Like many technological advances, the Internet of Things (IoT) has been long in coming. Ubiquitous or Pervasive Computing dates back to the 1990s, when neither the necessary low-cost devices nor ubiquitous wireless networking were anywhere near ready. But IoT has now reached an inflection point, with over 10 billion interconnected smart devices already out there, a number that’s expected to rapidly expand to 10s of billions by 2025 and to 100s of billions in the decades ahead.
“The myriad possibilities that arise from the ability to monitor and control things in the physical world electronically have inspired a surge of innovation and enthusiasm,” writes McKinsey in a June, 2015 report - The Internet of Things: Mapping the Value Beyond the Hype. The report analyzes the long term economic potential of IoT, and uses this analysis to estimate the economic value of several IoT-based solutions by 2025. Given the breadth and complex nature of IoT-based solutions, quantifying their potential value is very difficult indeed, especially since such smart solutions, - e.g., smart cities, smart homes, smart healthcare, - are still in the very early stages of development.
The McKinsey study introduces an innovative approach for estimating IoT’s future impact and economic value. In addition, it identifies the key enablers required to realize this value and generates a broad set of findings on the likely evolution of IoT over time. Details of the study can be found in the comprehensive 144-page report, whose key points I will summarize below.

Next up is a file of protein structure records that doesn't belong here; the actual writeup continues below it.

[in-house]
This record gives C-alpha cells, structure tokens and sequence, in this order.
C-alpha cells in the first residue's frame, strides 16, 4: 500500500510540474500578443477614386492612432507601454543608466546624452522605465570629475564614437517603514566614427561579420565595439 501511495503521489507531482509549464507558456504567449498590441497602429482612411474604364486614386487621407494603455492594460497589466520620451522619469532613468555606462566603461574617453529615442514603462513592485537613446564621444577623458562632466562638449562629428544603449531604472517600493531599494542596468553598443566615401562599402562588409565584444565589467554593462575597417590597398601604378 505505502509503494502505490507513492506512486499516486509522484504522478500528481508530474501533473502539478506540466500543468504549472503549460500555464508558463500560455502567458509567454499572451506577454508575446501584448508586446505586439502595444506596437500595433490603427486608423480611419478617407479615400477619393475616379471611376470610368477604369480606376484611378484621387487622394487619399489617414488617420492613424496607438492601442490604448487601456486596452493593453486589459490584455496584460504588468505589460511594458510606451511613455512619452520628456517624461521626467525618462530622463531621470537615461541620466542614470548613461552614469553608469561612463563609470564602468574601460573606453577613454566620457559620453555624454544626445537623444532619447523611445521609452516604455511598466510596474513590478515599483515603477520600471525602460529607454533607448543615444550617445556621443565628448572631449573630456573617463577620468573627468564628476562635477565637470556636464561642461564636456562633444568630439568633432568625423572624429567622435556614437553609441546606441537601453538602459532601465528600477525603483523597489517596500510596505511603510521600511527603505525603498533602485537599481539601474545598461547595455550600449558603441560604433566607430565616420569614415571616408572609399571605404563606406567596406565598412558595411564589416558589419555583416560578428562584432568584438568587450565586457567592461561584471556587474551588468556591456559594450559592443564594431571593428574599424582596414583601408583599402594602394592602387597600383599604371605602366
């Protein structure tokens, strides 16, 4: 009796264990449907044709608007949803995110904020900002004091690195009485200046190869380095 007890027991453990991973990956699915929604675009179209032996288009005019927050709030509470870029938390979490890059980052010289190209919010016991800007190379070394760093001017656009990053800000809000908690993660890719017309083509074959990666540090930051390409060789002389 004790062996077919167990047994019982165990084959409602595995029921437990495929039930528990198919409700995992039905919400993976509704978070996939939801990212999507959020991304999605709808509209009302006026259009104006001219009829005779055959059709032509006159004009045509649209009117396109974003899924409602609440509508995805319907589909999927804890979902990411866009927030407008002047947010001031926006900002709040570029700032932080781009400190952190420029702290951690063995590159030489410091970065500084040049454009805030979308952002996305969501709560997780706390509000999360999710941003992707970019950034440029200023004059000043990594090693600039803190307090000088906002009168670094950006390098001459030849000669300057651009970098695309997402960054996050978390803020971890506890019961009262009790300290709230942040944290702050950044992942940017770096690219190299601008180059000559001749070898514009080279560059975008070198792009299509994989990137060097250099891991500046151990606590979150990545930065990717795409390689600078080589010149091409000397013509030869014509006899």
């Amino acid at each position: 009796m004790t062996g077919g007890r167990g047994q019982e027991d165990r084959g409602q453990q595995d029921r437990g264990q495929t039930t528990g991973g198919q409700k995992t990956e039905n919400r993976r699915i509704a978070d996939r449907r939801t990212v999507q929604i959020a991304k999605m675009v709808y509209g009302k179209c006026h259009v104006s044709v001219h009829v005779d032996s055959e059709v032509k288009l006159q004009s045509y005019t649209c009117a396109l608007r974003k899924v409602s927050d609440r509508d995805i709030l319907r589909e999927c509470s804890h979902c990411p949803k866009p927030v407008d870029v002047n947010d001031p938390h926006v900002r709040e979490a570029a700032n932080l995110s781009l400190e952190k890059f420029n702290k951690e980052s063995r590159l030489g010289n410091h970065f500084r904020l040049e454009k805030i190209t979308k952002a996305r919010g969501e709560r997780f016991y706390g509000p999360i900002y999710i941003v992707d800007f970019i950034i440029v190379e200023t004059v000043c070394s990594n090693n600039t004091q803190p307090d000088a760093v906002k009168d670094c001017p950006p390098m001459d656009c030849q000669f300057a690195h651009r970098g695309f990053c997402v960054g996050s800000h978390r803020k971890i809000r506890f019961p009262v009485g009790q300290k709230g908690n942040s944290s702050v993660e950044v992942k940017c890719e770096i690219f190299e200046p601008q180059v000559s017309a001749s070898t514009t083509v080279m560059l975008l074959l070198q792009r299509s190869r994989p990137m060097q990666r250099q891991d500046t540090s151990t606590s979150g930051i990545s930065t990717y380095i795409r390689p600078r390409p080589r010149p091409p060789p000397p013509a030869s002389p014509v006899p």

Settings-based Economic Value
The study is based on a careful analysis of over 150 concrete IoT applications across the global economy. It applied a bottom-up modeling methodology to estimate the potential economic value of these various applications, including productivity improvements, time savings, better asset utilization and reduced accidents.
After reviewing the results of their analysis, the study concluded that looking at IoT through the lens of individual applications and industries was inadequate. Instead, IoT should be viewed through the lens of so-called settings, - the physical environments in which these various systems and applications are deployed, - which better captures the overall value created for all parties in each setting, - e.g., companies, government, consumers and workers. 9 such distinct settings were defined, along with the major applications that apply in each.